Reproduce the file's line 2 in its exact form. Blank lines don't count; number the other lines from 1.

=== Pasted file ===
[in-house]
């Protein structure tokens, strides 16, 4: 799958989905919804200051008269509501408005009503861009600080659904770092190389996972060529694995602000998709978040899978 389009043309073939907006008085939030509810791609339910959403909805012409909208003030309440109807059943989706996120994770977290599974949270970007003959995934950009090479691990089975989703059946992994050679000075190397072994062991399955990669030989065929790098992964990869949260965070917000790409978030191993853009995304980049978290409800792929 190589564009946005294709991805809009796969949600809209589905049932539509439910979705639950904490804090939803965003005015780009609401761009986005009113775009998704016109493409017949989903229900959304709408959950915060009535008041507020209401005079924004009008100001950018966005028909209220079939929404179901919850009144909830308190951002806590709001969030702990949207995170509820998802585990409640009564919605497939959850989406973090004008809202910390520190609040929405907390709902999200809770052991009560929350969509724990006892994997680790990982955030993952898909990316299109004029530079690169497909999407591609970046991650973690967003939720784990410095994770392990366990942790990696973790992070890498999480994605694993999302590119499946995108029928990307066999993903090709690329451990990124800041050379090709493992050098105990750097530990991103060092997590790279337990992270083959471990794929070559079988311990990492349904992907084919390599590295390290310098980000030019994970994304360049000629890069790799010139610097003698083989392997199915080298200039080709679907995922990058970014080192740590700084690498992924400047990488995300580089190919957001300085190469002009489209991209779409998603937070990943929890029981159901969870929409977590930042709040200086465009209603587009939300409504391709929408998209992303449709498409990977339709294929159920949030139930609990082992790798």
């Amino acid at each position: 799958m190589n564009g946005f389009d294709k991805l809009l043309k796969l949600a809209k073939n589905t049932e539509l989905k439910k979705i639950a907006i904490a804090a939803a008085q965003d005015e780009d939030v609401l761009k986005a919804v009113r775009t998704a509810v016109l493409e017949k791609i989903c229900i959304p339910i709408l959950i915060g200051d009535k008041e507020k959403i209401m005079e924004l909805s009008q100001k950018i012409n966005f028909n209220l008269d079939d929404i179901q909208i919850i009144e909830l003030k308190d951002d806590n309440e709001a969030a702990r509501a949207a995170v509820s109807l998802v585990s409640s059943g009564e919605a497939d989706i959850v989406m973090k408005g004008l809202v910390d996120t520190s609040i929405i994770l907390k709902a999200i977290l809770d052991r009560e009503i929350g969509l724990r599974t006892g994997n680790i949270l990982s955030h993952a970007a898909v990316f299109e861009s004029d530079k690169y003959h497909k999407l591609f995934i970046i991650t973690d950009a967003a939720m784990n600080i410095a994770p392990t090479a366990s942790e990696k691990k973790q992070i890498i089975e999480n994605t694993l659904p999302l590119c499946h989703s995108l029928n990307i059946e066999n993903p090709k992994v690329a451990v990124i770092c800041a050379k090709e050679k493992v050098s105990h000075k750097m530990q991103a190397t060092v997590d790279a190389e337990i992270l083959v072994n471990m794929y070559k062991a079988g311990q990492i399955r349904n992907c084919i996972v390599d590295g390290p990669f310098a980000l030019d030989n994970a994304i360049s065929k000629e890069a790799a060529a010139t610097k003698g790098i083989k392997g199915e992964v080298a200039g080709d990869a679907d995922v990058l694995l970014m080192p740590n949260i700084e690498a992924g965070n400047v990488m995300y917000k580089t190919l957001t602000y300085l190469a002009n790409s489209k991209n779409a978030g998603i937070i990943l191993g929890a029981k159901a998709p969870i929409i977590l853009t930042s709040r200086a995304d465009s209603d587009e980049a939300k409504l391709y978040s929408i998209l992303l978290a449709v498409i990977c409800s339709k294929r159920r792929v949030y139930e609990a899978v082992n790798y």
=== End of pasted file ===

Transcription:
């Protein structure tokens, strides 16, 4: 799958989905919804200051008269509501408005009503861009600080659904770092190389996972060529694995602000998709978040899978 389009043309073939907006008085939030509810791609339910959403909805012409909208003030309440109807059943989706996120994770977290599974949270970007003959995934950009090479691990089975989703059946992994050679000075190397072994062991399955990669030989065929790098992964990869949260965070917000790409978030191993853009995304980049978290409800792929 190589564009946005294709991805809009796969949600809209589905049932539509439910979705639950904490804090939803965003005015780009609401761009986005009113775009998704016109493409017949989903229900959304709408959950915060009535008041507020209401005079924004009008100001950018966005028909209220079939929404179901919850009144909830308190951002806590709001969030702990949207995170509820998802585990409640009564919605497939959850989406973090004008809202910390520190609040929405907390709902999200809770052991009560929350969509724990006892994997680790990982955030993952898909990316299109004029530079690169497909999407591609970046991650973690967003939720784990410095994770392990366990942790990696973790992070890498999480994605694993999302590119499946995108029928990307066999993903090709690329451990990124800041050379090709493992050098105990750097530990991103060092997590790279337990992270083959471990794929070559079988311990990492349904992907084919390599590295390290310098980000030019994970994304360049000629890069790799010139610097003698083989392997199915080298200039080709679907995922990058970014080192740590700084690498992924400047990488995300580089190919957001300085190469002009489209991209779409998603937070990943929890029981159901969870929409977590930042709040200086465009209603587009939300409504391709929408998209992303449709498409990977339709294929159920949030139930609990082992790798």